Powering a GSM modem with alkaline batteries


I am working on a open-source / open-hardware low-cost buoy for measuring ocean drift and waves close to the shore: GitHub - gauteh/sfy: A low-cost drifting wave buoy for near-shore deployments. for S&R and research. It uses a cellular modem for this, the blues notecard.

I would really like to stay on alkaline batteries since mixing lithium with water is not good, and these buoys will be used close to shore.

I was hoping I could use 6 D-cells (9V) in series with the S13V30F5. The problem is that the modem draws up to 2A when connecting to GSM, and this seems to be problematic once the batteries are not completely fresh. The MCU and IMU uses on the order of mA of current, so the 3A limit should be find.

I have also been testing the S7V8F3 to power the MCU host with 3V3 and then put 2x3 D-cells at 4.5V, with no extra regulator before the modem.

Both these solutions do not last as long as hoped before it seems that I experience voltage drops that causes all kinds of issues. In theory there should be enough energy for at least a small week (depending on how often I transmit and connect). Do you have any suggestions for how I could power this project using alkaline batteries? Are there any Pololu products that could be used? If there was a break-out for a charging super-cap circuit (say 5V, 5F) that could probably help a lot, then I could charge the caps before initiating the connection. Any thoughts or ideas hugely appreciated!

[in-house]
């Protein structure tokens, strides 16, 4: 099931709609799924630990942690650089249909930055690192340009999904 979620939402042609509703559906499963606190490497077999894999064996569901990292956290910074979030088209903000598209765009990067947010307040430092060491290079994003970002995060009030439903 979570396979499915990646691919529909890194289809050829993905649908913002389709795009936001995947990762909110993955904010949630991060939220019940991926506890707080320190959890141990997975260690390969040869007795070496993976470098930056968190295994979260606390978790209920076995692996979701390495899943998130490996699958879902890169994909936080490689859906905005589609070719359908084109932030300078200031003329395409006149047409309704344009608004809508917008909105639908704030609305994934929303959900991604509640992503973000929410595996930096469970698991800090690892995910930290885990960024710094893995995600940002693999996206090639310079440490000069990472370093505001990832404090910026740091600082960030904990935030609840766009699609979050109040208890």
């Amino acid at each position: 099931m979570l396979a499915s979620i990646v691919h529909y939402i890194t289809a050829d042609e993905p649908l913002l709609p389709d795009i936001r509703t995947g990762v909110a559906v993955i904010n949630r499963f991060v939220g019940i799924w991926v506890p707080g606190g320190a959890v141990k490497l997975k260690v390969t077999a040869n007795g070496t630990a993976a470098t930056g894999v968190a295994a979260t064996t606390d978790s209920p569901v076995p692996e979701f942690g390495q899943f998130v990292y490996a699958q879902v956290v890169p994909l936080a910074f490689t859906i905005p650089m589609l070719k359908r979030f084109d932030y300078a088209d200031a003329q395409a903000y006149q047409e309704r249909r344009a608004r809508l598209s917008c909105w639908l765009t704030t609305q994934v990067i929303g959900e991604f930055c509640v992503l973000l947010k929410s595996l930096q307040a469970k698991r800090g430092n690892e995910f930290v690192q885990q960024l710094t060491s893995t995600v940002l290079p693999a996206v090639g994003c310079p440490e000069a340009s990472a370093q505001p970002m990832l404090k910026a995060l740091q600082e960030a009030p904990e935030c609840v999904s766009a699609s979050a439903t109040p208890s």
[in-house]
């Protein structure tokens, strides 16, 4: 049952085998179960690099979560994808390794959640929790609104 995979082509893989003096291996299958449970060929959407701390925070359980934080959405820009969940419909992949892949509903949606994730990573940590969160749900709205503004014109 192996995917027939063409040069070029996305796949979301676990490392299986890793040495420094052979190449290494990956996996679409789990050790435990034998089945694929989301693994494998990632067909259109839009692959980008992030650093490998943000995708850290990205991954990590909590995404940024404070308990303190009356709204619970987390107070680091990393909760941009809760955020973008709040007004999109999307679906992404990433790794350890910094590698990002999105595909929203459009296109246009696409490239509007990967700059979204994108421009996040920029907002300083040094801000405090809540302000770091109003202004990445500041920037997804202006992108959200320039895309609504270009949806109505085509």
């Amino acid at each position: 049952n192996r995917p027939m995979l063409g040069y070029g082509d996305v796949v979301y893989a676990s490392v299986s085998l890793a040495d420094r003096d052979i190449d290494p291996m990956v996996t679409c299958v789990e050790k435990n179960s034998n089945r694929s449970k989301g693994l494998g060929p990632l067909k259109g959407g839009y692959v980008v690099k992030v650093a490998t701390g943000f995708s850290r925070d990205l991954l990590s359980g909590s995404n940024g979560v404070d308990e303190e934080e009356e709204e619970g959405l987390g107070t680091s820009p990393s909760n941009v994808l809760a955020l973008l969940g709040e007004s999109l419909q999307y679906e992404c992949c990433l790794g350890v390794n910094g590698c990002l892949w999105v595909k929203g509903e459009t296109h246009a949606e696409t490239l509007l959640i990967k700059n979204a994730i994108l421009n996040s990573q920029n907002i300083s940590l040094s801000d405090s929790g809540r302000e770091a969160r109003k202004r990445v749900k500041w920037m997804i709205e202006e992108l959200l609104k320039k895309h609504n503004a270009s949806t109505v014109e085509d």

Best regards,

Hello, personally I always power up GSM modules with 5V,2A adapter only. Here are some guidelines about powering them up with batteries.

Thanks. It looks like NiMH batteries might be the best option if Lithium is ruled out. Will try with a super-cap + alkaline first.

Lipo battery pack+ voltage regulator can be a good option too. Like this project. This man made a GSM enabled purse. He has kept provision for a lipo pack in his PCB.

Thanks. The point is to avoid Lithium.

Hi, Gaute.

The voltage and charge on alkaline batteries drops pretty fast with high current draws, so I suspect the number or type is just not enough for your application. Monitoring the battery voltage while the system operates could help you understand whether that is the case and how much more power you need. I am not too familiar with the considerations for electronics that could become submerged, but maybe there is another battery type that would work, such as NiMH or lead-acid (which can be more suited to high current demands). Otherwise, you could try adding even more alkalines. If your input voltage or current requirements change, I would be happy to recommend a different regulator.